These principles are relevant even in a country such as Denmark, with almost universal water and wastewater coverage, as there are still many other issues related to water, climate and environment.

The utility sector has also been inspired by the experience of some of Denmark’s leading companies, such as Grundfos and Novozymes, which realised very early on that having SDGs successfully anchored in the organisation creates value on multiple bottom lines in the long term.

Goal 17, on partnerships, is perhaps the most important goal to ensure that we meet all other goals, and is front of mind in the Danish water sector, with its long tradition of working in partnerships across sectors and in private-public constellations. As a result, the creation of value through local partnerships, R&D projects, and development of solutions in cooperation with stakeholders are very important activities for Danish water and wastewater utilities.

In the experience of the Danish water sector, if the aim is to implement SDGs strategically and in daily operations, it is important for each utility to scrutinise the goals and targets, prioritise the targets most important to the utility, and set objectives for what the organisation wishes to achieve.

To guide this, DANVA developed an overview of the most relevant goals for the water sector. This divided them into core tasks, goals that depend on water sector activities, and other goals that are closely related to this.

The Inspiration Catalogue

DANVA’s approach was to start with the basic SDG principles and to respect that they represent an agenda for change. This is based on the understanding that, if we just continue with usual practice – including in the water sector – we will not be able to meet the SDGs by 2030.

To contribute to this change through SDG implementation in the Danish water sector, DANVA established a working group and developed an Inspiration Catalogue to help water companies develop visions and actions towards the SDGs.

Danish water companies serve varied supply areas and have different company structures – they are big and small, and located in the cities and in the countryside. Given the differences in size, disciplines and SDG experience, it was decided not to provide a cookbook, with step-by-step instructions, but to develop a catalogue for inspiration.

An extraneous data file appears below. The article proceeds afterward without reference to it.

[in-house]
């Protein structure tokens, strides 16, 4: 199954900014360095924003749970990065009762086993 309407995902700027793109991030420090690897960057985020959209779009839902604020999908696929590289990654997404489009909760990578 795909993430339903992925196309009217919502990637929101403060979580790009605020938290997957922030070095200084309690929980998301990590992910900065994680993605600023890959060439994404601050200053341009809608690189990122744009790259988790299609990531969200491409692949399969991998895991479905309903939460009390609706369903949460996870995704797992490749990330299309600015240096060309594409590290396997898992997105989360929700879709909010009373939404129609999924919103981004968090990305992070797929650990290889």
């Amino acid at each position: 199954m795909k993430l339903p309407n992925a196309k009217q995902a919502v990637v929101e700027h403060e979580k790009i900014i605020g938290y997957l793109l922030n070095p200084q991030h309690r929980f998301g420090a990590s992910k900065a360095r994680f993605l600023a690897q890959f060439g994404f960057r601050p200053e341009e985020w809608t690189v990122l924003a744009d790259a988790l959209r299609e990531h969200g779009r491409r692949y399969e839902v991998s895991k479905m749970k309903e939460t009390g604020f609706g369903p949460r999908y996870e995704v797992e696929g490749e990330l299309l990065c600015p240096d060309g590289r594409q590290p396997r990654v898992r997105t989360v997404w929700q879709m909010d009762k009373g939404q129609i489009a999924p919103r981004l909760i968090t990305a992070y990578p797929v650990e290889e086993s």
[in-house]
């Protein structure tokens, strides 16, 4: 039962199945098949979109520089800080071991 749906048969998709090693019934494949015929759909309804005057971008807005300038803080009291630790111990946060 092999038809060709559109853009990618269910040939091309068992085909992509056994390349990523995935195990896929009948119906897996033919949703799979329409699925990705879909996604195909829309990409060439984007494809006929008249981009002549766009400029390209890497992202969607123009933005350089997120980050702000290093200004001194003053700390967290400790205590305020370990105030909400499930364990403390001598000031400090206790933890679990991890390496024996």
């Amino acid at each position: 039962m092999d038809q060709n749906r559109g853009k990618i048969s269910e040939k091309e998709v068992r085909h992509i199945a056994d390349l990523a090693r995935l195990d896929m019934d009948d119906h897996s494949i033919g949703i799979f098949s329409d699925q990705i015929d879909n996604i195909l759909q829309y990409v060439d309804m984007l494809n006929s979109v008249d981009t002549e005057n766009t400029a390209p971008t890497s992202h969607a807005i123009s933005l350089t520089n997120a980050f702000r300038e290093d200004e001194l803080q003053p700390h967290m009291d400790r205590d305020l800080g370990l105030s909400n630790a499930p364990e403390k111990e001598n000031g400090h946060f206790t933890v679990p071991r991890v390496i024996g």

The catalogue has been created by the frontrunners in the field of implementing the SDGs. It contains guidelines and relevant activities for integrating goals in daily operations and for developing company strategies in cooperation with the owners – which, most often, are the municipalities.

The Inspiration Catalogue is divided into nine themes that can be considered as phases in a process or dealt with individually. To some water companies, it will be relevant to address the themes in the order listed, whereas others will benefit from seeking inspiration in just one or a few themes.

In either case, every water utility must start by deciding how they want to work with the SDGs, their vision and their goals. It is a decision that has to be anchored at the top of the organisation, but activities must be implemented at all levels in the utilities.

Miriam Feilberg is Special Adviser at DANVA, Danish Water and Wastewater Association

The DANVA Inspiration Catalogue is available to download as a report in English, The water sector and the sustainable development goals, at:

International focus in Denmark’s third-largest city

VCS Denmark is the utility of Odense. It has a long history of international responsibility, and implementing the SDGs came naturally to VCS.